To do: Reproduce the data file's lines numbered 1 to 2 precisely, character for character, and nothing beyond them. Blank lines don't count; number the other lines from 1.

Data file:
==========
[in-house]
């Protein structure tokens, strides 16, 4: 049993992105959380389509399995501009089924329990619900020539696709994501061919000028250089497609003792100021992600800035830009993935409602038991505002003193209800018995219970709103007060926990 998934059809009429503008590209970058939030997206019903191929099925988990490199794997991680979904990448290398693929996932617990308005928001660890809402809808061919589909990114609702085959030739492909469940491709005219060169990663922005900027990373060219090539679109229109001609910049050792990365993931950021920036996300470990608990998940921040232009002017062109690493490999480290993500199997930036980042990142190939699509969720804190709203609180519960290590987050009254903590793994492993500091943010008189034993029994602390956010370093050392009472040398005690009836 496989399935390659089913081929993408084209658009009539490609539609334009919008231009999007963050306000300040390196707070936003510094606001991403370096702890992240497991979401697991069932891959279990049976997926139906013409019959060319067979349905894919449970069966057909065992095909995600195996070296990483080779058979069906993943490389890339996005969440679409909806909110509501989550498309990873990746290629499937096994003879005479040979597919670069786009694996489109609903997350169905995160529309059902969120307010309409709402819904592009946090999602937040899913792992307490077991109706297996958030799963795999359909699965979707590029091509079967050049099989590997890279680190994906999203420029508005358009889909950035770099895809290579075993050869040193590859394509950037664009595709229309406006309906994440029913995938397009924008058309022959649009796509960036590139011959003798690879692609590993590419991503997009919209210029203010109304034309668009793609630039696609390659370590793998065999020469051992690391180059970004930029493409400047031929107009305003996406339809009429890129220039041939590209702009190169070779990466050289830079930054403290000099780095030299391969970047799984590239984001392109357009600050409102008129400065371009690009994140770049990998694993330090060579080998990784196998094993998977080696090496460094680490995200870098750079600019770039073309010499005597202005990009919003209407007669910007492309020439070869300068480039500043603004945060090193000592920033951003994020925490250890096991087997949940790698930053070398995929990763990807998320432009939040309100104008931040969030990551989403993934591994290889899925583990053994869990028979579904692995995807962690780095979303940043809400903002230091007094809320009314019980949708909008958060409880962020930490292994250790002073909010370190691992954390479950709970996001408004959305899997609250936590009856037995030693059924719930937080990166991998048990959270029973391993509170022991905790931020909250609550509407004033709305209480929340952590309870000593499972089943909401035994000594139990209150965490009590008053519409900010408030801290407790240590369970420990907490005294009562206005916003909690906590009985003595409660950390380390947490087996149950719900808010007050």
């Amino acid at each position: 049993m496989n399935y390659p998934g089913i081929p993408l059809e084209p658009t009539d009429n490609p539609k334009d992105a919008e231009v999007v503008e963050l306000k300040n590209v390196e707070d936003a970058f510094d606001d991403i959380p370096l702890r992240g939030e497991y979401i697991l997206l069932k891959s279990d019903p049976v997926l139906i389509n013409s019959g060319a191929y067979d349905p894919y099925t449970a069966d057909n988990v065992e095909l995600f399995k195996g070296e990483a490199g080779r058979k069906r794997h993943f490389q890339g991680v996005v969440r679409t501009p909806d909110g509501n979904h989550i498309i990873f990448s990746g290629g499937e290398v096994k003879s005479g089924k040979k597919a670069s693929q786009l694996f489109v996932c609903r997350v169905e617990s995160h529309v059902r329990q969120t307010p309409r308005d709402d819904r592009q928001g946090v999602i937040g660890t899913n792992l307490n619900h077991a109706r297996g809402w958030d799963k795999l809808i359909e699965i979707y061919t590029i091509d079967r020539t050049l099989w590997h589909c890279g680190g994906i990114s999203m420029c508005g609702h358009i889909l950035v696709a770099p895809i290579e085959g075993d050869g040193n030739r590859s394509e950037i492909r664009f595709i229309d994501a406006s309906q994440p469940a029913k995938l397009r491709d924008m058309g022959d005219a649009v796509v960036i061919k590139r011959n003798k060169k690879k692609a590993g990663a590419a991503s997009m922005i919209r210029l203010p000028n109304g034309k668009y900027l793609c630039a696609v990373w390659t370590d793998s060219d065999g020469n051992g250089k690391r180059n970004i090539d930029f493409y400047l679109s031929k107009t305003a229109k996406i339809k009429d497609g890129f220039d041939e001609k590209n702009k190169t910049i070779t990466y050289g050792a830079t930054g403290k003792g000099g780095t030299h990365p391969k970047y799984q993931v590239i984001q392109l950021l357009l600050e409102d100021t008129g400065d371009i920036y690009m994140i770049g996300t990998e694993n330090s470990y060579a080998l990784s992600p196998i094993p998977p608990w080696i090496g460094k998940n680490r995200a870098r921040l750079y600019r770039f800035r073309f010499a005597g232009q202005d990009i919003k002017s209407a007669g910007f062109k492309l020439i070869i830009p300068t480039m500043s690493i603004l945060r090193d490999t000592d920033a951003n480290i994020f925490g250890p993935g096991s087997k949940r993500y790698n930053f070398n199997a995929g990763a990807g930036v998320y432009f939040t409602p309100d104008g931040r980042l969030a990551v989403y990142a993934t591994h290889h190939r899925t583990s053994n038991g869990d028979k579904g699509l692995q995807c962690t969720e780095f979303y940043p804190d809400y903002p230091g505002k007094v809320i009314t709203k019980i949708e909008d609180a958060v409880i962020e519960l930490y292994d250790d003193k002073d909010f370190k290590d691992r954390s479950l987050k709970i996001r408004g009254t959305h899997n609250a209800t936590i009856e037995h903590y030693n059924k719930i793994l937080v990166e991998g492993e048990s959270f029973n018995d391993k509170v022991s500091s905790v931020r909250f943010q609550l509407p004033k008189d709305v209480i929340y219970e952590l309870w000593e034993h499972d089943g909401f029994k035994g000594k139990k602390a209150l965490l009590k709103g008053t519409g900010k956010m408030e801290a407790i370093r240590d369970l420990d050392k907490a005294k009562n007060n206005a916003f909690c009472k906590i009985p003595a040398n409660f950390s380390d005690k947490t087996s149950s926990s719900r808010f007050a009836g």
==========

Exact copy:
[in-house]
């Protein structure tokens, strides 16, 4: 049993992105959380389509399995501009089924329990619900020539696709994501061919000028250089497609003792100021992600800035830009993935409602038991505002003193209800018995219970709103007060926990 998934059809009429503008590209970058939030997206019903191929099925988990490199794997991680979904990448290398693929996932617990308005928001660890809402809808061919589909990114609702085959030739492909469940491709005219060169990663922005900027990373060219090539679109229109001609910049050792990365993931950021920036996300470990608990998940921040232009002017062109690493490999480290993500199997930036980042990142190939699509969720804190709203609180519960290590987050009254903590793994492993500091943010008189034993029994602390956010370093050392009472040398005690009836 496989399935390659089913081929993408084209658009009539490609539609334009919008231009999007963050306000300040390196707070936003510094606001991403370096702890992240497991979401697991069932891959279990049976997926139906013409019959060319067979349905894919449970069966057909065992095909995600195996070296990483080779058979069906993943490389890339996005969440679409909806909110509501989550498309990873990746290629499937096994003879005479040979597919670069786009694996489109609903997350169905995160529309059902969120307010309409709402819904592009946090999602937040899913792992307490077991109706297996958030799963795999359909699965979707590029091509079967050049099989590997890279680190994906999203420029508005358009889909950035770099895809290579075993050869040193590859394509950037664009595709229309406006309906994440029913995938397009924008058309022959649009796509960036590139011959003798690879692609590993590419991503997009919209210029203010109304034309668009793609630039696609390659370590793998065999020469051992690391180059970004930029493409400047031929107009305003996406339809009429890129220039041939590209702009190169070779990466050289830079930054403290000099780095030299391969970047799984590239984001392109357009600050409102008129400065371009690009994140770049990998694993330090060579080998990784196998094993998977080696090496460094680490995200870098750079600019770039073309010499005597202005990009919003209407007669910007492309020439070869300068480039500043603004945060090193000592920033951003994020925490250890096991087997949940790698930053070398995929990763990807998320432009939040309100104008931040969030990551989403993934591994290889899925583990053994869990028979579904692995995807962690780095979303940043809400903002230091007094809320009314019980949708909008958060409880962020930490292994250790002073909010370190691992954390479950709970996001408004959305899997609250936590009856037995030693059924719930937080990166991998048990959270029973391993509170022991905790931020909250609550509407004033709305209480929340952590309870000593499972089943909401035994000594139990209150965490009590008053519409900010408030801290407790240590369970420990907490005294009562206005916003909690906590009985003595409660950390380390947490087996149950719900808010007050």